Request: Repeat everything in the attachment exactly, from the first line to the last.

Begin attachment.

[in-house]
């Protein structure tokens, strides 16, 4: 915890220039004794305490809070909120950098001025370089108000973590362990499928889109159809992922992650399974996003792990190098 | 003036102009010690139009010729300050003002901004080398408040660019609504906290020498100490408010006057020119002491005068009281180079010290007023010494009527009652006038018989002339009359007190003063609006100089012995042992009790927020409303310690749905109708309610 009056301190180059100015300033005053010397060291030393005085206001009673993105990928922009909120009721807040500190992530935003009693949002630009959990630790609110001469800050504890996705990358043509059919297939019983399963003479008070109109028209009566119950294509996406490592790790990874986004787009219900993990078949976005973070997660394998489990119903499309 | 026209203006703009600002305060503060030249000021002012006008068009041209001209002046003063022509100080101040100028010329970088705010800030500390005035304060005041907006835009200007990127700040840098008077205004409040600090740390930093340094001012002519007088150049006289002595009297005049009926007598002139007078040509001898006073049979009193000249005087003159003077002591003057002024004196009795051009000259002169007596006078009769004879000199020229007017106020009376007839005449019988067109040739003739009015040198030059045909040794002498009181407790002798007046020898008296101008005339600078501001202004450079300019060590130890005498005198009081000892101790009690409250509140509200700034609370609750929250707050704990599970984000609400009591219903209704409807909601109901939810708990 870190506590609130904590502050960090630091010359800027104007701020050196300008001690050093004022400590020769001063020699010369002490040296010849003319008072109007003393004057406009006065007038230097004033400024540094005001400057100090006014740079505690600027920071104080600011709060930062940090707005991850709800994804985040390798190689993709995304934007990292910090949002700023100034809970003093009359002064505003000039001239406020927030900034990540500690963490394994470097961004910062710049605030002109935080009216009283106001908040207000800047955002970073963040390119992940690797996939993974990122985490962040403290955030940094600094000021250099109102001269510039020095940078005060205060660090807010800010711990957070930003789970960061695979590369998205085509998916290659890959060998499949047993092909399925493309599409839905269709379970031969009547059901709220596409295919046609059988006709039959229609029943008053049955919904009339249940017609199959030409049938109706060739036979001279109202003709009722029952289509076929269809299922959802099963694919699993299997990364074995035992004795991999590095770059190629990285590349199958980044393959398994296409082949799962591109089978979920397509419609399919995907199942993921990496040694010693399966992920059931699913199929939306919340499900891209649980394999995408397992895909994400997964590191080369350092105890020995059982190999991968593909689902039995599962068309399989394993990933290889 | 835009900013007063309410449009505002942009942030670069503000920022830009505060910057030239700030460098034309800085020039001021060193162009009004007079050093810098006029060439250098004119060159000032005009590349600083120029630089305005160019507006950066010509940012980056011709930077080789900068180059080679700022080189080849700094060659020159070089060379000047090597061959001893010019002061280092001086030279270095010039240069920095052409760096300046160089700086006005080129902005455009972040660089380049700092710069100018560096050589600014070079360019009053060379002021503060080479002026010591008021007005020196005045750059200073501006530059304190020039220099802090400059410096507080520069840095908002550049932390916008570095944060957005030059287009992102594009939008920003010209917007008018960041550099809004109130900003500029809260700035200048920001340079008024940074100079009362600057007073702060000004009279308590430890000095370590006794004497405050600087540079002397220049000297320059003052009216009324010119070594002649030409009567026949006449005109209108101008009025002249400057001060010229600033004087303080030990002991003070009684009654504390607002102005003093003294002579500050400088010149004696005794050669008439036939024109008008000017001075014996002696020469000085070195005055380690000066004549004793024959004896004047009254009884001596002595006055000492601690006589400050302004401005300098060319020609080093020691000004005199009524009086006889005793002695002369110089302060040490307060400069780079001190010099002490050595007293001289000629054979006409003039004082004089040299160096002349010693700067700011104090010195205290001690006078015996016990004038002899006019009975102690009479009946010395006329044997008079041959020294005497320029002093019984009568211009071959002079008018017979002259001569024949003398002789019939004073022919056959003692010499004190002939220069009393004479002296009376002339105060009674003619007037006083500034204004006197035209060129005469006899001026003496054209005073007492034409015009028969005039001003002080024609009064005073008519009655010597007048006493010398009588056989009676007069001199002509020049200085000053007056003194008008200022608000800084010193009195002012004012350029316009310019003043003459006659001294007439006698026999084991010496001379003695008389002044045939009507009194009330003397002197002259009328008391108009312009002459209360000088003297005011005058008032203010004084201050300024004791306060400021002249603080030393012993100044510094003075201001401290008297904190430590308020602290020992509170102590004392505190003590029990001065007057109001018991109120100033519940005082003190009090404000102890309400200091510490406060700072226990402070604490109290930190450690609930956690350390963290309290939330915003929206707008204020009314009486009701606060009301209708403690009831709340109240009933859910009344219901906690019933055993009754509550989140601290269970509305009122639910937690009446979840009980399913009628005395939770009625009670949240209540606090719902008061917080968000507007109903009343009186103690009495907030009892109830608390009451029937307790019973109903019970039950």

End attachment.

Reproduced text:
[in-house]
């Protein structure tokens, strides 16, 4: 915890220039004794305490809070909120950098001025370089108000973590362990499928889109159809992922992650399974996003792990190098 | 003036102009010690139009010729300050003002901004080398408040660019609504906290020498100490408010006057020119002491005068009281180079010290007023010494009527009652006038018989002339009359007190003063609006100089012995042992009790927020409303310690749905109708309610 009056301190180059100015300033005053010397060291030393005085206001009673993105990928922009909120009721807040500190992530935003009693949002630009959990630790609110001469800050504890996705990358043509059919297939019983399963003479008070109109028209009566119950294509996406490592790790990874986004787009219900993990078949976005973070997660394998489990119903499309 | 026209203006703009600002305060503060030249000021002012006008068009041209001209002046003063022509100080101040100028010329970088705010800030500390005035304060005041907006835009200007990127700040840098008077205004409040600090740390930093340094001012002519007088150049006289002595009297005049009926007598002139007078040509001898006073049979009193000249005087003159003077002591003057002024004196009795051009000259002169007596006078009769004879000199020229007017106020009376007839005449019988067109040739003739009015040198030059045909040794002498009181407790002798007046020898008296101008005339600078501001202004450079300019060590130890005498005198009081000892101790009690409250509140509200700034609370609750929250707050704990599970984000609400009591219903209704409807909601109901939810708990 870190506590609130904590502050960090630091010359800027104007701020050196300008001690050093004022400590020769001063020699010369002490040296010849003319008072109007003393004057406009006065007038230097004033400024540094005001400057100090006014740079505690600027920071104080600011709060930062940090707005991850709800994804985040390798190689993709995304934007990292910090949002700023100034809970003093009359002064505003000039001239406020927030900034990540500690963490394994470097961004910062710049605030002109935080009216009283106001908040207000800047955002970073963040390119992940690797996939993974990122985490962040403290955030940094600094000021250099109102001269510039020095940078005060205060660090807010800010711990957070930003789970960061695979590369998205085509998916290659890959060998499949047993092909399925493309599409839905269709379970031969009547059901709220596409295919046609059988006709039959229609029943008053049955919904009339249940017609199959030409049938109706060739036979001279109202003709009722029952289509076929269809299922959802099963694919699993299997990364074995035992004795991999590095770059190629990285590349199958980044393959398994296409082949799962591109089978979920397509419609399919995907199942993921990496040694010693399966992920059931699913199929939306919340499900891209649980394999995408397992895909994400997964590191080369350092105890020995059982190999991968593909689902039995599962068309399989394993990933290889 | 835009900013007063309410449009505002942009942030670069503000920022830009505060910057030239700030460098034309800085020039001021060193162009009004007079050093810098006029060439250098004119060159000032005009590349600083120029630089305005160019507006950066010509940012980056011709930077080789900068180059080679700022080189080849700094060659020159070089060379000047090597061959001893010019002061280092001086030279270095010039240069920095052409760096300046160089700086006005080129902005455009972040660089380049700092710069100018560096050589600014070079360019009053060379002021503060080479002026010591008021007005020196005045750059200073501006530059304190020039220099802090400059410096507080520069840095908002550049932390916008570095944060957005030059287009992102594009939008920003010209917007008018960041550099809004109130900003500029809260700035200048920001340079008024940074100079009362600057007073702060000004009279308590430890000095370590006794004497405050600087540079002397220049000297320059003052009216009324010119070594002649030409009567026949006449005109209108101008009025002249400057001060010229600033004087303080030990002991003070009684009654504390607002102005003093003294002579500050400088010149004696005794050669008439036939024109008008000017001075014996002696020469000085070195005055380690000066004549004793024959004896004047009254009884001596002595006055000492601690006589400050302004401005300098060319020609080093020691000004005199009524009086006889005793002695002369110089302060040490307060400069780079001190010099002490050595007293001289000629054979006409003039004082004089040299160096002349010693700067700011104090010195205290001690006078015996016990004038002899006019009975102690009479009946010395006329044997008079041959020294005497320029002093019984009568211009071959002079008018017979002259001569024949003398002789019939004073022919056959003692010499004190002939220069009393004479002296009376002339105060009674003619007037006083500034204004006197035209060129005469006899001026003496054209005073007492034409015009028969005039001003002080024609009064005073008519009655010597007048006493010398009588056989009676007069001199002509020049200085000053007056003194008008200022608000800084010193009195002012004012350029316009310019003043003459006659001294007439006698026999084991010496001379003695008389002044045939009507009194009330003397002197002259009328008391108009312009002459209360000088003297005011005058008032203010004084201050300024004791306060400021002249603080030393012993100044510094003075201001401290008297904190430590308020602290020992509170102590004392505190003590029990001065007057109001018991109120100033519940005082003190009090404000102890309400200091510490406060700072226990402070604490109290930190450690609930956690350390963290309290939330915003929206707008204020009314009486009701606060009301209708403690009831709340109240009933859910009344219901906690019933055993009754509550989140601290269970509305009122639910937690009446979840009980399913009628005395939770009625009670949240209540606090719902008061917080968000507007109903009343009186103690009495907030009892109830608390009451029937307790019973109903019970039950």